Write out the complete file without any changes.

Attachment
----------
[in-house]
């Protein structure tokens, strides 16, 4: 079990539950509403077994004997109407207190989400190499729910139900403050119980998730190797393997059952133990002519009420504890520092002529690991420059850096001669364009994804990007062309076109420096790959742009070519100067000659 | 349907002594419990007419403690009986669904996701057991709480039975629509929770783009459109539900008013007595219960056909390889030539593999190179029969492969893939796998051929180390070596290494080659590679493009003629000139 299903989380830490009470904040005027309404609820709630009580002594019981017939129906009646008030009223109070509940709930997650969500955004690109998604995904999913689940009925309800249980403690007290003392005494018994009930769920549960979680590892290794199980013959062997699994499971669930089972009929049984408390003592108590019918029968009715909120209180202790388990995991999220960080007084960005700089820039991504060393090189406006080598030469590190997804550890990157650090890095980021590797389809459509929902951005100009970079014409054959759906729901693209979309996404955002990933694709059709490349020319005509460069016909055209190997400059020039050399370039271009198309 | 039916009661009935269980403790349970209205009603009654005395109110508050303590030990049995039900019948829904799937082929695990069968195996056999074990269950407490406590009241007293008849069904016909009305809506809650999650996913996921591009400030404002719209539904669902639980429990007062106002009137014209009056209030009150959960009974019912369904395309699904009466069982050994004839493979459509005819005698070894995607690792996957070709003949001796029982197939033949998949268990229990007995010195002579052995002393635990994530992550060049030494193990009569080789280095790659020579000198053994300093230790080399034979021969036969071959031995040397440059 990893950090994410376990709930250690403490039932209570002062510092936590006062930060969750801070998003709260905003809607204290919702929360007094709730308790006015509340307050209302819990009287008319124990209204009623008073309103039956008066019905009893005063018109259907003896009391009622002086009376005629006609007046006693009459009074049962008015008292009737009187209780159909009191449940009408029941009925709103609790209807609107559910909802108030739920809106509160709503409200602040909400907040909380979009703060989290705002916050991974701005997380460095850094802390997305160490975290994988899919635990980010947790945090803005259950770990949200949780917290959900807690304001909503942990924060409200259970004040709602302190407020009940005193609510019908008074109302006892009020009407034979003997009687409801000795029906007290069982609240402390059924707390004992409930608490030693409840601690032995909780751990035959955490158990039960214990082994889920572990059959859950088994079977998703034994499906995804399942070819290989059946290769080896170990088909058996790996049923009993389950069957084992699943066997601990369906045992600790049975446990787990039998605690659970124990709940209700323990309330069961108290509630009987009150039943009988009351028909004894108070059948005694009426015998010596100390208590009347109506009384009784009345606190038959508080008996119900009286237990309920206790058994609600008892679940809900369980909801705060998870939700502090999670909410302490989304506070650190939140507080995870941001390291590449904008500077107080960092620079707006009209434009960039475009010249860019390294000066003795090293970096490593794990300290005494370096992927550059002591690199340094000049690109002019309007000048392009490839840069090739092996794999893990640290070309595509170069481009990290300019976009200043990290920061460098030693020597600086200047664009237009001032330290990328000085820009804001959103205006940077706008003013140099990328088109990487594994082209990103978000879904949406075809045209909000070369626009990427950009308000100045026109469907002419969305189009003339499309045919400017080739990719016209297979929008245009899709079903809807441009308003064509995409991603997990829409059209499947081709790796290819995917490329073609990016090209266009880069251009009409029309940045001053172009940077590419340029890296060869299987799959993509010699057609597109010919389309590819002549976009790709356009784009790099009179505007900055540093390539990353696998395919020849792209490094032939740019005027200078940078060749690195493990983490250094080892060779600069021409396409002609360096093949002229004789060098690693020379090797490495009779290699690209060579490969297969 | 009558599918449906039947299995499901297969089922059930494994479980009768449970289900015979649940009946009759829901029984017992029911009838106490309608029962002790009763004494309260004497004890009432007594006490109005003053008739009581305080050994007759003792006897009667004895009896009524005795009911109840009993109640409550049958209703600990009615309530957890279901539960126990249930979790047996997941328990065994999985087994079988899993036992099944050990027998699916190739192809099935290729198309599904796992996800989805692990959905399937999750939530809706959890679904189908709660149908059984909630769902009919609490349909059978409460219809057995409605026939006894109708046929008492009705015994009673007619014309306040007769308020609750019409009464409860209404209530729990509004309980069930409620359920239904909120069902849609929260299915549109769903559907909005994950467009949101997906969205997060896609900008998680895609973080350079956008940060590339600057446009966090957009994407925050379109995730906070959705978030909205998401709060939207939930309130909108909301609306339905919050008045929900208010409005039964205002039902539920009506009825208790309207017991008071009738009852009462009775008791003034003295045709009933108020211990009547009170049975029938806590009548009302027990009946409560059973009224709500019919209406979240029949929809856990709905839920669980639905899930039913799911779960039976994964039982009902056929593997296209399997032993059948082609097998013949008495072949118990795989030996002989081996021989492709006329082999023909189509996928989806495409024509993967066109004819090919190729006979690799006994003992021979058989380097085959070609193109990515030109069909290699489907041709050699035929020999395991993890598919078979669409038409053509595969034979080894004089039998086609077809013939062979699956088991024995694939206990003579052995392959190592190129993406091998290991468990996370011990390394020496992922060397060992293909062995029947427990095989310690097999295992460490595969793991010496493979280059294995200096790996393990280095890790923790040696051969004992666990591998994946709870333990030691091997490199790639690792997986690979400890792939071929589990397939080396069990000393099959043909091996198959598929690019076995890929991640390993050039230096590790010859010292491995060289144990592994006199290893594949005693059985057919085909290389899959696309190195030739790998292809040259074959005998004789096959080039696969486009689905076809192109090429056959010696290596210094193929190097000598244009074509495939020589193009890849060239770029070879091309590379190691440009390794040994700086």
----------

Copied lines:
[in-house]
């Protein structure tokens, strides 16, 4: 079990539950509403077994004997109407207190989400190499729910139900403050119980998730190797393997059952133990002519009420504890520092002529690991420059850096001669364009994804990007062309076109420096790959742009070519100067000659 | 349907002594419990007419403690009986669904996701057991709480039975629509929770783009459109539900008013007595219960056909390889030539593999190179029969492969893939796998051929180390070596290494080659590679493009003629000139 299903989380830490009470904040005027309404609820709630009580002594019981017939129906009646008030009223109070509940709930997650969500955004690109998604995904999913689940009925309800249980403690007290003392005494018994009930769920549960979680590892290794199980013959062997699994499971669930089972009929049984408390003592108590019918029968009715909120209180202790388990995991999220960080007084960005700089820039991504060393090189406006080598030469590190997804550890990157650090890095980021590797389809459509929902951005100009970079014409054959759906729901693209979309996404955002990933694709059709490349020319005509460069016909055209190997400059020039050399370039271009198309 | 039916009661009935269980403790349970209205009603009654005395109110508050303590030990049995039900019948829904799937082929695990069968195996056999074990269950407490406590009241007293008849069904016909009305809506809650999650996913996921591009400030404002719209539904669902639980429990007062106002009137014209009056209030009150959960009974019912369904395309699904009466069982050994004839493979459509005819005698070894995607690792996957070709003949001796029982197939033949998949268990229990007995010195002579052995002393635990994530992550060049030494193990009569080789280095790659020579000198053994300093230790080399034979021969036969071959031995040397440059 990893950090994410376990709930250690403490039932209570002062510092936590006062930060969750801070998003709260905003809607204290919702929360007094709730308790006015509340307050209302819990009287008319124990209204009623008073309103039956008066019905009893005063018109259907003896009391009622002086009376005629006609007046006693009459009074049962008015008292009737009187209780159909009191449940009408029941009925709103609790209807609107559910909802108030739920809106509160709503409200602040909400907040909380979009703060989290705002916050991974701005997380460095850094802390997305160490975290994988899919635990980010947790945090803005259950770990949200949780917290959900807690304001909503942990924060409200259970004040709602302190407020009940005193609510019908008074109302006892009020009407034979003997009687409801000795029906007290069982609240402390059924707390004992409930608490030693409840601690032995909780751990035959955490158990039960214990082994889920572990059959859950088994079977998703034994499906995804399942070819290989059946290769080896170990088909058996790996049923009993389950069957084992699943066997601990369906045992600790049975446990787990039998605690659970124990709940209700323990309330069961108290509630009987009150039943009988009351028909004894108070059948005694009426015998010596100390208590009347109506009384009784009345606190038959508080008996119900009286237990309920206790058994609600008892679940809900369980909801705060998870939700502090999670909410302490989304506070650190939140507080995870941001390291590449904008500077107080960092620079707006009209434009960039475009010249860019390294000066003795090293970096490593794990300290005494370096992927550059002591690199340094000049690109002019309007000048392009490839840069090739092996794999893990640290070309595509170069481009990290300019976009200043990290920061460098030693020597600086200047664009237009001032330290990328000085820009804001959103205006940077706008003013140099990328088109990487594994082209990103978000879904949406075809045209909000070369626009990427950009308000100045026109469907002419969305189009003339499309045919400017080739990719016209297979929008245009899709079903809807441009308003064509995409991603997990829409059209499947081709790796290819995917490329073609990016090209266009880069251009009409029309940045001053172009940077590419340029890296060869299987799959993509010699057609597109010919389309590819002549976009790709356009784009790099009179505007900055540093390539990353696998395919020849792209490094032939740019005027200078940078060749690195493990983490250094080892060779600069021409396409002609360096093949002229004789060098690693020379090797490495009779290699690209060579490969297969 | 009558599918449906039947299995499901297969089922059930494994479980009768449970289900015979649940009946009759829901029984017992029911009838106490309608029962002790009763004494309260004497004890009432007594006490109005003053008739009581305080050994007759003792006897009667004895009896009524005795009911109840009993109640409550049958209703600990009615309530957890279901539960126990249930979790047996997941328990065994999985087994079988899993036992099944050990027998699916190739192809099935290729198309599904796992996800989805692990959905399937999750939530809706959890679904189908709660149908059984909630769902009919609490349909059978409460219809057995409605026939006894109708046929008492009705015994009673007619014309306040007769308020609750019409009464409860209404209530729990509004309980069930409620359920239904909120069902849609929260299915549109769903559907909005994950467009949101997906969205997060896609900008998680895609973080350079956008940060590339600057446009966090957009994407925050379109995730906070959705978030909205998401709060939207939930309130909108909301609306339905919050008045929900208010409005039964205002039902539920009506009825208790309207017991008071009738009852009462009775008791003034003295045709009933108020211990009547009170049975029938806590009548009302027990009946409560059973009224709500019919209406979240029949929809856990709905839920669980639905899930039913799911779960039976994964039982009902056929593997296209399997032993059948082609097998013949008495072949118990795989030996002989081996021989492709006329082999023909189509996928989806495409024509993967066109004819090919190729006979690799006994003992021979058989380097085959070609193109990515030109069909290699489907041709050699035929020999395991993890598919078979669409038409053509595969034979080894004089039998086609077809013939062979699956088991024995694939206990003579052995392959190592190129993406091998290991468990996370011990390394020496992922060397060992293909062995029947427990095989310690097999295992460490595969793991010496493979280059294995200096790996393990280095890790923790040696051969004992666990591998994946709870333990030691091997490199790639690792997986690979400890792939071929589990397939080396069990000393099959043909091996198959598929690019076995890929991640390993050039230096590790010859010292491995060289144990592994006199290893594949005693059985057919085909290389899959696309190195030739790998292809040259074959005998004789096959080039696969486009689905076809192109090429056959010696290596210094193929190097000598244009074509495939020589193009890849060239770029070879091309590379190691440009390794040994700086």